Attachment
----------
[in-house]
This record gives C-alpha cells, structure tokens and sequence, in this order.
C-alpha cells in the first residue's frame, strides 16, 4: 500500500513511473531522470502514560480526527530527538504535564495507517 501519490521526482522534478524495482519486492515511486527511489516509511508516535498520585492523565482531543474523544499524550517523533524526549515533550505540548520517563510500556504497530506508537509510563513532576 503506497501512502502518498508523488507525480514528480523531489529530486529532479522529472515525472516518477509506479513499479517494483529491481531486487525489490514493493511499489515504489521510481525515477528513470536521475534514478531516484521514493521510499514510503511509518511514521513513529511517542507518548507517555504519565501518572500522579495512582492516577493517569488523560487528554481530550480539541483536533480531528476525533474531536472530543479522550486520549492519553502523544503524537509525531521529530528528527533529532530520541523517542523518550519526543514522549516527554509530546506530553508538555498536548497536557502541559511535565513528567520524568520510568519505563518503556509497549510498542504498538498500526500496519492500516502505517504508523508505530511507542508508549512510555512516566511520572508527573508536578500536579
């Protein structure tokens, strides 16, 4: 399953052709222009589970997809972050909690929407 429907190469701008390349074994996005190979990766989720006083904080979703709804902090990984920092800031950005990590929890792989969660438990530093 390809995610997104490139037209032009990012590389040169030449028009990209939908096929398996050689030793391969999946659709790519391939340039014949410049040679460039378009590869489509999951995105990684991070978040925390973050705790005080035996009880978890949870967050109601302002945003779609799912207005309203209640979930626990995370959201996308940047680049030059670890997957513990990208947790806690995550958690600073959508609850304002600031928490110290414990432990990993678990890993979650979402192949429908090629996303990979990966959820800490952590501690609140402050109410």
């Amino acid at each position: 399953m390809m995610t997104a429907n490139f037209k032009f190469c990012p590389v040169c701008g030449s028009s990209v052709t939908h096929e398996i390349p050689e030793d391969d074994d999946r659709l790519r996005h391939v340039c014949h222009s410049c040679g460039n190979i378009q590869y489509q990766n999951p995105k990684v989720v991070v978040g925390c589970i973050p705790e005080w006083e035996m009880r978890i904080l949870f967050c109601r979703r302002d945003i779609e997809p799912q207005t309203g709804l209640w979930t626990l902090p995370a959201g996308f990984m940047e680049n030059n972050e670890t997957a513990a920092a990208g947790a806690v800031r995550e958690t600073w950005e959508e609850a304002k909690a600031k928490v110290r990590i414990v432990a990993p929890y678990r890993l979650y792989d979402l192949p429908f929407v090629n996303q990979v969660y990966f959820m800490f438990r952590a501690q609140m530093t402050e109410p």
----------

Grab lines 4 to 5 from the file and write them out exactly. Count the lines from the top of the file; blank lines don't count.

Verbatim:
């Protein structure tokens, strides 16, 4: 399953052709222009589970997809972050909690929407 429907190469701008390349074994996005190979990766989720006083904080979703709804902090990984920092800031950005990590929890792989969660438990530093 390809995610997104490139037209032009990012590389040169030449028009990209939908096929398996050689030793391969999946659709790519391939340039014949410049040679460039378009590869489509999951995105990684991070978040925390973050705790005080035996009880978890949870967050109601302002945003779609799912207005309203209640979930626990995370959201996308940047680049030059670890997957513990990208947790806690995550958690600073959508609850304002600031928490110290414990432990990993678990890993979650979402192949429908090629996303990979990966959820800490952590501690609140402050109410």
């Amino acid at each position: 399953m390809m995610t997104a429907n490139f037209k032009f190469c990012p590389v040169c701008g030449s028009s990209v052709t939908h096929e398996i390349p050689e030793d391969d074994d999946r659709l790519r996005h391939v340039c014949h222009s410049c040679g460039n190979i378009q590869y489509q990766n999951p995105k990684v989720v991070v978040g925390c589970i973050p705790e005080w006083e035996m009880r978890i904080l949870f967050c109601r979703r302002d945003i779609e997809p799912q207005t309203g709804l209640w979930t626990l902090p995370a959201g996308f990984m940047e680049n030059n972050e670890t997957a513990a920092a990208g947790a806690v800031r995550e958690t600073w950005e959508e609850a304002k909690a600031k928490v110290r990590i414990v432990a990993p929890y678990r890993l979650y792989d979402l192949p429908f929407v090629n996303q990979v969660y990966f959820m800490f438990r952590a501690q609140m530093t402050e109410p």